15 July, 2010
Anyone with an interest in the continuing role and development of Smalltalk has had lots to chew on over the past few days.
As part of a series of investigations into the most widely-used programming languages, Computerworld Australia has published a conversation with Alan Kay about his role in the development of the “foundation of much of modern programming today: Smalltalk-80″, Object-Oriented Programming, and modern software development.
InfoQ is running a series of interviews recorded at QCon London. One of these is a session with Ralph Johnson and Joe Armstrong discussing the Future of OOP, including their take on what Smalltalk got wrong and right.
Finally, Gilad Bracha continues to lay out his vision for what he sees as Smalltalk’s successor, Newspeak. His latest post contains encouragement and advice for those interested in porting existing libraries and applications to Newspeak.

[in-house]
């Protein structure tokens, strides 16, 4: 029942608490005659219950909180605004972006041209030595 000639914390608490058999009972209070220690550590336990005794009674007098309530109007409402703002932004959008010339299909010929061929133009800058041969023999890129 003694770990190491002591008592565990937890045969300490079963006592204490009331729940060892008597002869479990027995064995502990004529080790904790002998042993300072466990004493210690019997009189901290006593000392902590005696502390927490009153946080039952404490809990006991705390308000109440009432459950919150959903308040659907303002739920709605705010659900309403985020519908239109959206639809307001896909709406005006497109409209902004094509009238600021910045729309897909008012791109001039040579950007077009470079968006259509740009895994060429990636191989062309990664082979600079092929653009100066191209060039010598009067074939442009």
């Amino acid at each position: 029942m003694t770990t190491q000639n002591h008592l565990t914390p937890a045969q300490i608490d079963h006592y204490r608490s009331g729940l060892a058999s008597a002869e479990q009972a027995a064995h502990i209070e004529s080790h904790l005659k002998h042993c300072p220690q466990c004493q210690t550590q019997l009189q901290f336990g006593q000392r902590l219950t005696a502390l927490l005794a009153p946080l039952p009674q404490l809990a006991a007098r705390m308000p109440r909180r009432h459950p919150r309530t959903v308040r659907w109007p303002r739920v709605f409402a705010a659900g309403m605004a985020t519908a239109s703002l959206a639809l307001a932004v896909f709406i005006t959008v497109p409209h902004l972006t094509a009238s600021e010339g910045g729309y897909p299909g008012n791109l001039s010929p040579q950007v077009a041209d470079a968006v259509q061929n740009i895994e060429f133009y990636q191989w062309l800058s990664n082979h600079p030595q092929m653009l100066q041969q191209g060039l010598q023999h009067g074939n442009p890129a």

27 May, 2010
Following Google’s decision to focus on fewer organisations last year, ESUG co-ordinated a joint application for projects across all Smalltalk dialects this year, and were so successful in this venture that they got approval for 6 projects. You can find out more about the selected projects at the projects page.
For the last two weeks or so, students have been talking and discussing with their mentors, reading and investigating about the projects, and perhaps getting an early start on their development work. This was in line with the GSoC deadlines that you can read at the ESUG GSoC site and at the GSoC blog.